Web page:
While automated driving is getting beyond the hype, HD map development is shifting into a more mature phase.
Around five years ago the hype around Automated Driving (AD) was at its peak, with HD mapping in its slipstream. Although Advanced Driver Assistance Systems (ADAS) had been around for some time, the idea of autonomous driving propelled expectations towards a driverless world. Powerful automotive & tech giants started to invest heavily in autonomous driving, aiming at applications such as civil, robo-taxis, ride-sharing, ride-hailing, and other autonomous uses. This hype attracted billions of dollars of investments, some quite remarkable like I remember well Ford investing $1 billion in start-up Argo AI, or the acquisition of start-up Cruise by GM for an estimated $580m, and many more. The sky was the limit, with forecasted markets in excess of $500 billion by 2026 for autonomous driving and $20 billion by 2030 for HD mapping.
But whereas five years ago several car manufacturers promised to have self-driving cars on the road by 2020/2021, many started to realize that this is really going to be a much more incremental process.
….and then along came COVID
And as if sobering up from this mind-dazzling AD hype wasn’t enough, along came COVID-19. With its devastating effects on society and our well-being, it also had a massive impact on the automotive sector. At the height of the crisis, over 90% of the car factories in China, Europe, and North America closed and car sales plunged. Already one of the world’s leading map makers has announced a big loss in Q1, demonstrating that the dramatic impact also extends to map-making.
The immediate response by the industry was clear: cost discipline & cash control.
And although nobody knows how long it will take the industry to bounce back, whether it will be a V- or U-shaped recovery, it is clear that the impact of COVID will increase pressure to rationalize AD and HD mapping developments, far beyond the initial hype. Or, in today’s vocabulary, evolving to ‘the new normal’.
HD mapping entered a new phase
So how does this rationalization of HD maps look like? For one, it needs to become affordable.
It’s clear that the traditional way of building highly accurate HD maps is too expensive. HD maps were said to have a unit price at least five times higher than traditional navigation maps. Add the requirement of frequent updates, and the challenge of keeping HD maps affordable becomes considerable.
One possibility to reduce costs is by using the sensors in existing fleet or consumer cars instead of deploying expensive dedicated survey vehicles. Already we see a market emerging whereby data from advanced car sensors from existing fleet and consumer vehicles are being collected, processed, and monetized as a new business model. In parallel, map makers are increasingly investing in advanced big-data ingestion to automatically update their maps, initially in support of their traditional mapping products but also moving to HD maps.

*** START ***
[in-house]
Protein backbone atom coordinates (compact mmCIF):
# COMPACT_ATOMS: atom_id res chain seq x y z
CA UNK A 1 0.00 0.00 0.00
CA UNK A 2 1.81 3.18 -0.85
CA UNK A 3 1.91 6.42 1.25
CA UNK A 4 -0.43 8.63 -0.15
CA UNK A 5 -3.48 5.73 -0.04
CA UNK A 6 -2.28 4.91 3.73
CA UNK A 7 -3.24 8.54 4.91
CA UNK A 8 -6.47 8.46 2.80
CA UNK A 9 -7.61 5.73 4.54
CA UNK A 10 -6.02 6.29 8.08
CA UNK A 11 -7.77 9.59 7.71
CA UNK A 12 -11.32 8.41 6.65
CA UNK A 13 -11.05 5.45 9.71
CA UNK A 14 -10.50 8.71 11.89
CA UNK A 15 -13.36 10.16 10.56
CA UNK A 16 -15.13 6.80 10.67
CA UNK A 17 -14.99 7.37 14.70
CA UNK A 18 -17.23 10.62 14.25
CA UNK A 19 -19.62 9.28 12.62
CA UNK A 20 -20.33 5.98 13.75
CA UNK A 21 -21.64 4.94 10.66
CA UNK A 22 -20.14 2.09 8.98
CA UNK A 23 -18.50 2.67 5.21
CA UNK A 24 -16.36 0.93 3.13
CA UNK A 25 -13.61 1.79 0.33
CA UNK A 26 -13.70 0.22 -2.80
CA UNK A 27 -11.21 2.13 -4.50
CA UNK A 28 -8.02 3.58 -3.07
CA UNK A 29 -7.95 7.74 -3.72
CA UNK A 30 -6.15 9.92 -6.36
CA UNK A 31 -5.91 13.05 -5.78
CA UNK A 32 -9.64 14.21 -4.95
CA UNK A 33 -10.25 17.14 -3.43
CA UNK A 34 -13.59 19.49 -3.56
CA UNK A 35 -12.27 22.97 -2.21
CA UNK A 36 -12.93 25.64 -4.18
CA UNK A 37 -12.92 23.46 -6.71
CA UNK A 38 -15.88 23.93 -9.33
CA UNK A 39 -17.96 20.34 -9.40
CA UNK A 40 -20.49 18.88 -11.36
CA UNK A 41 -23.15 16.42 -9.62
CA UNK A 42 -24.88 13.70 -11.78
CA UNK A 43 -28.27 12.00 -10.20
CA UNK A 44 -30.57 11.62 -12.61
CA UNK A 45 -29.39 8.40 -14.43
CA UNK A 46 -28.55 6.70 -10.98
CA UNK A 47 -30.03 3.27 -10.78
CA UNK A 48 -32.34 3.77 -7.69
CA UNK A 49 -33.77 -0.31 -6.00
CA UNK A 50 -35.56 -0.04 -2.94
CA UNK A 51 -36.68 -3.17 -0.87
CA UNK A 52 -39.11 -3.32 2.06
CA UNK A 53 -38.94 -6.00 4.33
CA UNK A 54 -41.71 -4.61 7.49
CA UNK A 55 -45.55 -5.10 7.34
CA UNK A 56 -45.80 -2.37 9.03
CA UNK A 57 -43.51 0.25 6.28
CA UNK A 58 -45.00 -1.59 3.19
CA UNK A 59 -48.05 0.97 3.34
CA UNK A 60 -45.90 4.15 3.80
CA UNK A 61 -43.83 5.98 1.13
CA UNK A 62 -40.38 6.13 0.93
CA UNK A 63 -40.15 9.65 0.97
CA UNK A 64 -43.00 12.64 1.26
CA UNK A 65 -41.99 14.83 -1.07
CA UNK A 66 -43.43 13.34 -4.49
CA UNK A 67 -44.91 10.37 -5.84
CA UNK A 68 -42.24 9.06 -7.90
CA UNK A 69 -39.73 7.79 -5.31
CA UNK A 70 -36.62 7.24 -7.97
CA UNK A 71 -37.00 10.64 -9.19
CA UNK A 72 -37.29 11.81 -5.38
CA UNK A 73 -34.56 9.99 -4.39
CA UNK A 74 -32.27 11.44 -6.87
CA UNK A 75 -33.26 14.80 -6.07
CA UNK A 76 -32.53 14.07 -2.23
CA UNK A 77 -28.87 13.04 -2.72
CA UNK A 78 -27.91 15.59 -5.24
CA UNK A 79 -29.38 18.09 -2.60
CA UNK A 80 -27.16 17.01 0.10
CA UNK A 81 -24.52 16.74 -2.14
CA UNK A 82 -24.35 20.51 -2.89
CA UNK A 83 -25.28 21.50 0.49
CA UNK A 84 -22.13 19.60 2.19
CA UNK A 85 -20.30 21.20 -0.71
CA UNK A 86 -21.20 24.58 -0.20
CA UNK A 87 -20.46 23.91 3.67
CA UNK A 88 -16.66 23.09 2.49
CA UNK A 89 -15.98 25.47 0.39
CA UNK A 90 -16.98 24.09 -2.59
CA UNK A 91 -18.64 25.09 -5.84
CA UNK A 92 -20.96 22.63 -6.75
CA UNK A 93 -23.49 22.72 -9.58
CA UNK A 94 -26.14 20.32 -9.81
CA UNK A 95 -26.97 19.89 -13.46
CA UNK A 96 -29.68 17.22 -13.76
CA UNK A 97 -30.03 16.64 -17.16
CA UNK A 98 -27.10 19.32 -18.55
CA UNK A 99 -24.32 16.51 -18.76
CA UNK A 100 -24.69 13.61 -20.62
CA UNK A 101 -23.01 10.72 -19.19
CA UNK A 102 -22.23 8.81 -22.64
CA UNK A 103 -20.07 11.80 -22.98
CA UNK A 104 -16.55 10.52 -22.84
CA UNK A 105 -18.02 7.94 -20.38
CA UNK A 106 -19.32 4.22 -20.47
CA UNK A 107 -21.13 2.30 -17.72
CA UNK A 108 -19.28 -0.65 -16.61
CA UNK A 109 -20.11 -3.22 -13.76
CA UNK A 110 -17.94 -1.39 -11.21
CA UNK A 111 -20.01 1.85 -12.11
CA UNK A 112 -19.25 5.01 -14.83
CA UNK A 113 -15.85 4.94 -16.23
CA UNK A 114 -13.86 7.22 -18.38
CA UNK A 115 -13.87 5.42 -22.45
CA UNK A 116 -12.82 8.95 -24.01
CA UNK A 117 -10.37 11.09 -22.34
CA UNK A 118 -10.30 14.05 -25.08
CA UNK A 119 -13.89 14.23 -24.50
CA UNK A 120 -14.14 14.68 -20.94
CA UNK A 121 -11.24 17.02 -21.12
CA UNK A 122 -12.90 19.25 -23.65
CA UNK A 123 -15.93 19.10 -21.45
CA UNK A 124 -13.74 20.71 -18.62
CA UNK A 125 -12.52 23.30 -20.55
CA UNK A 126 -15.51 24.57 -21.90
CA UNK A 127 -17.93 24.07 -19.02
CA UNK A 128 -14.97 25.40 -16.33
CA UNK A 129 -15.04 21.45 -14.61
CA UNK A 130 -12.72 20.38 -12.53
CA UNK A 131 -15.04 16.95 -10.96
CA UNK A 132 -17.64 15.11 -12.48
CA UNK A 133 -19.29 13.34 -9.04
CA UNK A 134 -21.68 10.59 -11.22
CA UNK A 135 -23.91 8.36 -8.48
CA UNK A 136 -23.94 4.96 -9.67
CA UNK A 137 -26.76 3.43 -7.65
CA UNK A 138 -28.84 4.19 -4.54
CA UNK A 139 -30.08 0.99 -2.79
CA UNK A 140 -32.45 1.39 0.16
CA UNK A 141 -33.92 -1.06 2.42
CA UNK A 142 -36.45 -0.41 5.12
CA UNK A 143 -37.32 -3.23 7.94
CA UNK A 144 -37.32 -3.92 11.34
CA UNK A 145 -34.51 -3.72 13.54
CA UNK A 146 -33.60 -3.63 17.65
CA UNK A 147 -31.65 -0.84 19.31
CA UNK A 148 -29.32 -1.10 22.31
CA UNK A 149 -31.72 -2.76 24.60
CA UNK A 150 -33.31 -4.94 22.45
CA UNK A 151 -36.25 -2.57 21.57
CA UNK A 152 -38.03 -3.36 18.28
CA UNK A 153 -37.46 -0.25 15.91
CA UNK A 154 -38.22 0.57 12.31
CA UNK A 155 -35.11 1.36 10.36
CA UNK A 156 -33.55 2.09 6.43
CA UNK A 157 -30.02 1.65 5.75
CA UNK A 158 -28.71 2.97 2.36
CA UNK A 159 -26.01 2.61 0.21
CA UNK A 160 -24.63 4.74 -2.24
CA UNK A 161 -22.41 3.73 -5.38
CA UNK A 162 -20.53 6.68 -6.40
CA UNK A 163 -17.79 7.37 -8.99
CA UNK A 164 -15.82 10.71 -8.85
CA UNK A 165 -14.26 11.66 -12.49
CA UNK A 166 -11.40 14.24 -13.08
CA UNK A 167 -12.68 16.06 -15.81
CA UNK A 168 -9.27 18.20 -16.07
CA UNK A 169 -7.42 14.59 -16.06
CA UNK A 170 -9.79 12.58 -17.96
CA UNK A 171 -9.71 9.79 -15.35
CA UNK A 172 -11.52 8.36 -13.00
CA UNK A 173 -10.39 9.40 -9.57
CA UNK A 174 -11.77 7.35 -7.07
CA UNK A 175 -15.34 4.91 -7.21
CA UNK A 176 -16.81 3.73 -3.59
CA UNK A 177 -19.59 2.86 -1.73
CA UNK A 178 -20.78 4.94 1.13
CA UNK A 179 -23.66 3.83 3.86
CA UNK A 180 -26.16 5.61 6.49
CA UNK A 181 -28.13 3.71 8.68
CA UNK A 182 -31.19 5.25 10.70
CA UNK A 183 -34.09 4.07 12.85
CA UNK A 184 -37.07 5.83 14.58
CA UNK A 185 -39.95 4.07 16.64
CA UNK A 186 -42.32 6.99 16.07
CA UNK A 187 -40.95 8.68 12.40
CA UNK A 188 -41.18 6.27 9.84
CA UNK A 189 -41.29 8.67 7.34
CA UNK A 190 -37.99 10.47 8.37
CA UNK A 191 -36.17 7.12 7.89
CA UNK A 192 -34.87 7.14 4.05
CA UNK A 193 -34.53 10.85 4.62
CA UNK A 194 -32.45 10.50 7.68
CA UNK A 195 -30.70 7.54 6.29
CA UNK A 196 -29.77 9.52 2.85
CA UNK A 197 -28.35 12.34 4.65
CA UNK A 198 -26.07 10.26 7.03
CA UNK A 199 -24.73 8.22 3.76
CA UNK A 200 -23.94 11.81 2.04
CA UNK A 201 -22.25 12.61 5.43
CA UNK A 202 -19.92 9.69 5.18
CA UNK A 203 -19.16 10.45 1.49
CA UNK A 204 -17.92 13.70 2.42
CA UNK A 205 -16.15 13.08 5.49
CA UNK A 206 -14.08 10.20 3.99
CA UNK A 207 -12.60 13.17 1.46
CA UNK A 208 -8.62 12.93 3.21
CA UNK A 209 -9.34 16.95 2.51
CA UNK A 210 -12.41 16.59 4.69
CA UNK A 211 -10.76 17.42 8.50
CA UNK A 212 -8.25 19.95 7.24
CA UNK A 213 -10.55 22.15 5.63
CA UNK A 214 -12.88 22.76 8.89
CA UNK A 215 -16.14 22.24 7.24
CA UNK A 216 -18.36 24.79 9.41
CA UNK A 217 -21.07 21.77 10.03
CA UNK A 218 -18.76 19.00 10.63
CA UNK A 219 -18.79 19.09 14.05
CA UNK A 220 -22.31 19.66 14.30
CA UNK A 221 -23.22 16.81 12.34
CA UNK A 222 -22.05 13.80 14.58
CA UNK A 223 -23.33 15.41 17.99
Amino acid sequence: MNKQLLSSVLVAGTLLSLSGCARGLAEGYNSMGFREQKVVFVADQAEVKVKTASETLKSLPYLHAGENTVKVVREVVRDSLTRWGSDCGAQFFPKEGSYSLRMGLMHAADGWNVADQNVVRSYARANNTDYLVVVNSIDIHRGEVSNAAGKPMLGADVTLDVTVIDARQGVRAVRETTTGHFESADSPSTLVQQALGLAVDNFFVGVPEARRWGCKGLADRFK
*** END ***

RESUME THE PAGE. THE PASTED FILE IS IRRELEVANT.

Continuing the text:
Conversion of this data needs to be supported with smart (semi-) automated map building and maintenance technologies, making use of the latest Machine Learning and AI technologies. Each map maker is working on their proprietary solutions to enhance map production and relevance, like HERE’s Self-Healing technology, TomTom’s RoadDNA, Sanborn’s M-Map, and REM by Mobileye.
Even so, some manual processing remains inevitable, like adding complex map features or validating and correcting data with insufficient confidence in quality. Affordable HD maps require a highly integrated building process, combining both large scale automation and cost-effective production work.
These are exciting and promising developments, requiring a strong collaboration throughout the industry ecosystem. Many partnerships are formed, ranging from TomTom’s collaboration with Toyota and Denso, or HERE with its powerful automotive and tech shareholders, through start-ups such as Deepmap’s collaboration with NVIDIA and 1st-tier Bosch. Interestingly, national mapping agencies are also getting involved, as exemplified in a recent report related to data standards for HD-mapping by Ordnance Survey UK.
RMSI and HD mapping
It’s this unique combination of big-data ingest, smart automation, and high-quality production, within a strong collaborative industry eco-system, that will enable increasingly affordable HD maps.
RMSI already has an enviable pedigree helping the largest map makers in the world to build and maintain their maps. To support the drive towards more affordable HD maps, RMSI extended its MapPro™ suite of production tools to encompass HD mapping processes. RMSI has been building high-quality HD maps for several companies, which include the full range of HD map features at the required sub-5 cm accuracy. With the sensor data from the vehicle as its source, this was done entirely in India and in an unparalleled cost-effective way.
The hype around HD maps may be fading, but exciting new times lay ahead of us.
Stay safe & well